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Thoughts on Modern Ground War

July 17, 2010

Oshkosh M-ATV: A mine resistant ambush protected all-terrain vehicle.

A couple articles concerning land combat which I wanted to comment on. First there is more good news for the tank, if you consider continued support for last century armor a good thing. Here is from Aviation Week is Paul McLeary on some RAND research that I consider incomplete:

A sharp, short new report from two researchers at RAND concludes that despite all of the attention that counterinsurgency has received over the past several years, and the scorn that has been placed on heavy armor units, heavy forces—meaning tanks and infantry fighting vehicles—”are key elements of any force that will fight hybrid enemies that have a modicum of training, discipline, organization, command and control, and advanced weapons (e.g., ATGMs, MANPADS, RPGs, mines, and IEDs). Light and medium forces complement heavy forces in hybrid warfare, particularly in urban and other complex terrain, but they do not provide the survivability, lethality, or mobility inherent in heavy forces. Quite simply, heavy forces reduce operational risks and minimize friendly casualties.”

The paper by David E. Johnson and John Gordon IV, is part of a larger research project that assesses how armor has been used in recent counterinsurgency fights, and the implications this will have for “U.S. Army force mix and capabilities, as well as for the elements that support or operate with ground forces.” The duo spoke with the U.S. Marines, the Brits, the Danes, the Canadians and the Israelis for the project, and found that contrary to what one might think, counterinsurgent forces in Afghanistan actually love their tanks.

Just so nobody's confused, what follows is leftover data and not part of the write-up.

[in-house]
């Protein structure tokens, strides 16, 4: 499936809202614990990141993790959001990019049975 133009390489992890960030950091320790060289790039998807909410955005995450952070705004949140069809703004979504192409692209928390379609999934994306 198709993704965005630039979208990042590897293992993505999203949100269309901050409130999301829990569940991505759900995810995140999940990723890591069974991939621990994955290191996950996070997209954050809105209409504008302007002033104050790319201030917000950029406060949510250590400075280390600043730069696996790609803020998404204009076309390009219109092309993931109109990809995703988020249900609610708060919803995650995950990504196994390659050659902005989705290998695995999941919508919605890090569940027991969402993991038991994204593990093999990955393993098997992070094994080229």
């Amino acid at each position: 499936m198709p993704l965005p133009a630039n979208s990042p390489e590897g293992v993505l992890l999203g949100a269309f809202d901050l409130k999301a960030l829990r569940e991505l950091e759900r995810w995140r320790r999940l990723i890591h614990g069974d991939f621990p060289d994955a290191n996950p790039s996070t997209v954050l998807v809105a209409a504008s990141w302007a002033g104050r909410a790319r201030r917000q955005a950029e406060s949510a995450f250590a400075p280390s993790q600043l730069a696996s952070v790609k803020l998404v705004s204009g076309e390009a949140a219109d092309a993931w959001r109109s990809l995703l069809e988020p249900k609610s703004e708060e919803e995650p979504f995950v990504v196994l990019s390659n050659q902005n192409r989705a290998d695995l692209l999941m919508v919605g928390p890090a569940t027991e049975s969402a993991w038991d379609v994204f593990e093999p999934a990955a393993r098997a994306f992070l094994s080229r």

The last paragraph would seem to settle it. I mean, who else would know what they need in a live combat situation that the troops, right? Only please consider that except on some rare occasions there has been no one shooting at the tanks as happened in the 2006 Hezbollah War in Lebanon. Pointing to the use of armor in Gaza is further evidence that the post-Lebanon Israeli armor hasn’t been put to the test. The forces are still at risk, as I wrote in 2009:

In places where modern anti-tank weapons or even primitive road-side bombs are prevalent, as during the Lebanon Crisis with Hezbollah in 2006, the tanks didn’t fair too well. This is the type of enemy the US and Western countries have justified the need to pour billions of dollars into advanced armor protection since the late-Cold War. In contrast, the only places modern tanks have worked well lately, as Sieff ironically points out, is within low-threat environments such as Georgia and the Gaza Strip where the defenders were mostly unprepared for a full-scale blitzkrieg.

So we see the armor advocates (the Navy does the same with its aircraft carriers) justifying last century tactics against poor and ill-equipped, though still dedicated light forces. Yet, on the occasion armor must face modern hybrid armies equipped with advanced missiles, the tanks must become subservient to the infantry. I’d like to see this dependency become permanent, and save our cash strapped armies billions.

*****